Friday, May 11, 2012

No Ordinary Mother

I have always been struck by the absence of the Virgin Mary in sermons, Bible studies or conversations about role models that take place in evangelical churches. My hunch is people want to avoid anything that sounds Roman Catholic. Which is unfortunate. Mary is an extraordinary woman.

Yet Mary, in some ways, is caught in the middle. On one hand, she is one who should be venerated. For crying out loud, SHE WAS CHOSEN BY GOD TO BEAR HIS SON! Her response to the angel Gabriel revealed a remarkably mature faith for such a young girl. She doesn't wiggle out of her calling like Moses did: Gabriel, can I skip the being pregnancy part and use a surrogate mother? And after she seeks out her relative, Elizabeth, Mary breaks out in a song that echoes Hannah's prayer (1 Samuel 2) and reveals her understanding of God's bigger story. But unlike Hannah who handed Samuel over to Eli, Mary does not ask Elizabeth and her husband-priest Zechariah to raise her unborn child in the temple. (The continued connection to Hannah cannot be missed however when Mary has to retrieve her young boy from the temple.) She knows her calling is to raise the Son of God herself. She deserves to be called "Blessed."

On the other hand, Mary was also an ordinary woman. Her humanity is most evident when you compile all the references to her in the gospels and observe her through the lens of motherhood. I did this a few years ago and I was pleasantly surprised to see a normal mother struggling with the same problem all mothers have - letting go of our children.

I tried to imagine what it would be like to be in her shoes, to raise what I assume to have been a perfect child. Did her heart jump each time Jesus the baby cried for her breast milk? Did she panic when Jesus the boy fell and marred the skin that wrapped the Messiah? How did she handle the pressure from the town mothers to hook him up with their daughters?

My study resulted in a poem about Mary, the mother of Jesus. Which I would like to share with you. Kind of. It's a bit intimidating to post a poem when I do not claim to be a poet or even aspire to be one. So please bear with my juvenile attempt and listen to the story of Mary, an ordinary mother learning to let go of an extraordinary son, the Divine Son.


Imbedded nails and lifted post,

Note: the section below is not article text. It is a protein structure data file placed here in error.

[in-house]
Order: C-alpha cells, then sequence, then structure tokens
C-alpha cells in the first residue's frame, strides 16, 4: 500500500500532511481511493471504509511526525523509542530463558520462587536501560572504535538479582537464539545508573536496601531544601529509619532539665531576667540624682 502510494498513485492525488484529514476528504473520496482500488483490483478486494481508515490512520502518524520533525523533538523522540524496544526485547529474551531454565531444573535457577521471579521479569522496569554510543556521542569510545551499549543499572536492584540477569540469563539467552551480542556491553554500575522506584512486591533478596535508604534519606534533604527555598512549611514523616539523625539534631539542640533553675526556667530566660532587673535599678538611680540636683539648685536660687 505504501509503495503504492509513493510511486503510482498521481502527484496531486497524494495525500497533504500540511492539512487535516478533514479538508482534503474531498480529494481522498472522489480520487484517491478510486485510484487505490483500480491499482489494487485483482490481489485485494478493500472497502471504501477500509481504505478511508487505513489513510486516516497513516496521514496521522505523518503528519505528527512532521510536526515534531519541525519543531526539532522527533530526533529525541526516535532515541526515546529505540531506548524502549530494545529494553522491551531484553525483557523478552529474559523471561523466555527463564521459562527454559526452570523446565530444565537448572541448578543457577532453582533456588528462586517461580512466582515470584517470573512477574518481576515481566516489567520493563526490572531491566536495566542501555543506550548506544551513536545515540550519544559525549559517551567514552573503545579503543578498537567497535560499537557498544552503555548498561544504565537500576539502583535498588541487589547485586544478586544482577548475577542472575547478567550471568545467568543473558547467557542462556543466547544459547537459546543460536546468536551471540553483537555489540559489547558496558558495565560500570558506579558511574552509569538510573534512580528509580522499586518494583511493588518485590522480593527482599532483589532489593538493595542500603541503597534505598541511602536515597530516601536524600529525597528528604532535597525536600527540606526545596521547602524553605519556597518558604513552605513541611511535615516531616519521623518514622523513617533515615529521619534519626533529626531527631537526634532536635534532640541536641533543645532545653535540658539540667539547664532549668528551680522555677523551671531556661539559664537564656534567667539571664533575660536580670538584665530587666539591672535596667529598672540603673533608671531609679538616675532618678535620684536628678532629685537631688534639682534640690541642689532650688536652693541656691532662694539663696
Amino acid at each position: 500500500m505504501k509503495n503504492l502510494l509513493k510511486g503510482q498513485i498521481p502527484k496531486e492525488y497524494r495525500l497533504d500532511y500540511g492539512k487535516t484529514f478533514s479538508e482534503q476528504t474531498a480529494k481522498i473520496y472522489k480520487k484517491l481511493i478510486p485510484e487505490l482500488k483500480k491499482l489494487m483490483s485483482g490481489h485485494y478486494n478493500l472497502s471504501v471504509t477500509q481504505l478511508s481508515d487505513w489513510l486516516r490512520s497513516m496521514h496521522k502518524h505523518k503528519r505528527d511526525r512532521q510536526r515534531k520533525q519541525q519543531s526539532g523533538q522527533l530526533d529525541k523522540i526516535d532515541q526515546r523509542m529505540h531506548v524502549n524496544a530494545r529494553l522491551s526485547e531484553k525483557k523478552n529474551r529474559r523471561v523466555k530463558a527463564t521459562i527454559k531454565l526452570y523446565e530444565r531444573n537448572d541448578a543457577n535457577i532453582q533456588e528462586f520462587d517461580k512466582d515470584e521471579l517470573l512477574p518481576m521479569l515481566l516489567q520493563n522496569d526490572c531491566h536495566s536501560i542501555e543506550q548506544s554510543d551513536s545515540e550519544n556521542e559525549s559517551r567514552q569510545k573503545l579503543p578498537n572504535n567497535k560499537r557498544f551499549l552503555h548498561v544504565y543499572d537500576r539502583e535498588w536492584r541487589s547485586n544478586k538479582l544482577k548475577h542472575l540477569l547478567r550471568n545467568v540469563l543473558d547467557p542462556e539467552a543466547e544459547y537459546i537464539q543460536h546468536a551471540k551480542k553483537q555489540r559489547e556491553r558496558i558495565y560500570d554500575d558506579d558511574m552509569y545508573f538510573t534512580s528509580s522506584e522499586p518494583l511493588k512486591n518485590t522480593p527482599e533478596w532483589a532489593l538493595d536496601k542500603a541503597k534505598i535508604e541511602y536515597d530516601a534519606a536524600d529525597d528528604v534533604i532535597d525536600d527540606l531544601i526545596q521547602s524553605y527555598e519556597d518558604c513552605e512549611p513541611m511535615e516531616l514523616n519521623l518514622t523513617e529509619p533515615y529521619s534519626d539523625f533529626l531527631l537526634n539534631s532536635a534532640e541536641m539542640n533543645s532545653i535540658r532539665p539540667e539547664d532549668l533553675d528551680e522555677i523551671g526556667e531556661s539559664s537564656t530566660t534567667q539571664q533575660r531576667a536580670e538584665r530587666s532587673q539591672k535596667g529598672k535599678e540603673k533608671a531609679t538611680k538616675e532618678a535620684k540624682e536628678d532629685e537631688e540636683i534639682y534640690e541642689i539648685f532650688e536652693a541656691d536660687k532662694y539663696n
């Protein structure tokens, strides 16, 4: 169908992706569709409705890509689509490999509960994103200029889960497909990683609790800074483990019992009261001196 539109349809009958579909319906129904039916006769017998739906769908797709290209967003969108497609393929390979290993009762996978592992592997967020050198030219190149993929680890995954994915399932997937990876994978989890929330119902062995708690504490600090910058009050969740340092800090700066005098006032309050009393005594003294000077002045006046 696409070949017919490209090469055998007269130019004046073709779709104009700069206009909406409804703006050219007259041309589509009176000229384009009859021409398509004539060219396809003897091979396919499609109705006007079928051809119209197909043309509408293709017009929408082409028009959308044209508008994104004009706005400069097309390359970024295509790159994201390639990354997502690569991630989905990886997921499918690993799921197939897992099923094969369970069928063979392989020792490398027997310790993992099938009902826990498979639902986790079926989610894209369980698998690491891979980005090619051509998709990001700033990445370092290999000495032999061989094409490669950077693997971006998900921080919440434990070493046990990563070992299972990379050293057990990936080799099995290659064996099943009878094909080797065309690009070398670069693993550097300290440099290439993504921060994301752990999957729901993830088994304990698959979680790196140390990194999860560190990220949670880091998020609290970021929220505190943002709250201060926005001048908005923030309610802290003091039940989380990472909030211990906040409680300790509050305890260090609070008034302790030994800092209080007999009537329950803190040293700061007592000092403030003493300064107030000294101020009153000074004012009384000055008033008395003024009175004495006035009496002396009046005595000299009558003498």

That dreadful cross bore my son.
Nerves entwined, in a silent scream,
Mind and soul were now numb.

Gazing upon his battered face,
Grief swelled with each drop of his blood.
In this final test of a mother’s love,
Memories rushed in like a flood.

A virgin message to virgin ears,
Yeshua, Immanuel, his name.
And Simeon spoke of hearts exposed,
But mine would be pierced with pain.

And like the prophecy Simeon spoke,
My own heart rose and fell,
Filled with wonder, then drained with fear,
From a humble birth to death’s knell.

As I nursed the God-man in my arms;
My heart he did fill, my life he did bless.
I gave up my will and gave him my womb,
But he wasn’t mine to possess.

Raising Jesus was a mother’s dream,
A perfect child indeed.
So when he delayed for days at the temple,
I was confused at my young son’s need.

Upset at what seemed to be disrespect,
Worry is every parent’s right.
But he was surprised we were anxious for him
Since he had been Home each night.

I heard, I treasured and pondered those words;
I must not possess was his warning.
Many more years he remained in our home,
But I knew it could change any morning.

Strong in body and wise in mind,
I knew he had power from heaven.
Years passed as I mothered God’s Son,
Waiting for a sign to be given.

Then one day, Jesus departed
For the river baptism by John.
I expected much more than a Voice from above,
Instead for forty days he was gone.

Surely there would be a miraculous sign
When the Messiah was revealed.
So when the wine ran out at a wedding,
I went to my son and appealed.

With a subtle hint, I mentioned the need,
But he knew what I wanted to say.
Again with a gentle rebuke in his words,
A mother’s voice he would no longer obey.

From seas to cities, he gathered disciples,
I watched him with heart full of pride.
But pride turned to fear as I heard words of evil,
“He’s insane, he’s the devil!” they cried.

How dare they accuse him of being possessed!
I know who he is, what he’s worth.
So I had to see him and rescue if needed,
And tell them of his holy birth.

The crowds were too great to even get near
I demanded a message be sent.
Instead of a welcome or a look of relief,
He had words to confront our intent.

“My family are those who do God’s will.”
He pointed to all gathered near.
I knew he was saying the voice of the Spirit
Is greater than a mother’s to hear.

Memories faded as I stood on that hill,
Against the nails my son strained.
Surely God would deliver His Beloved,
But with each hour my hope drained.

Must a mother let go even to death?
What good has my sacrifice been?
I know Jesus saw my questioning eyes
And to John instructions were given.

In the final hour as he hung on the cross,
He gave one last push on the nail.
He cried, “It is finished,” and his spirit departed,
I felt my heart tear like the veil.

When the spear of the soldier pierced his side,
The words of Simeon came true.
With his blood darkened by the sins of the world,
The sword pierced my own soul through.

After the cross and the nails released him,
I held his body so lifeless.
Why should God give but then take hope away,
And a tomb and not me possess?

Little did I know what three days would bring,
Even the tomb would release.
And later the gift of the Spirit would come,
All works to salvation would cease.

My heart he does fill, my life he does bless,
He rules from his heavenly seat.
No more letting go, I finally possess Him,
A mother’s sacrifice now complete.

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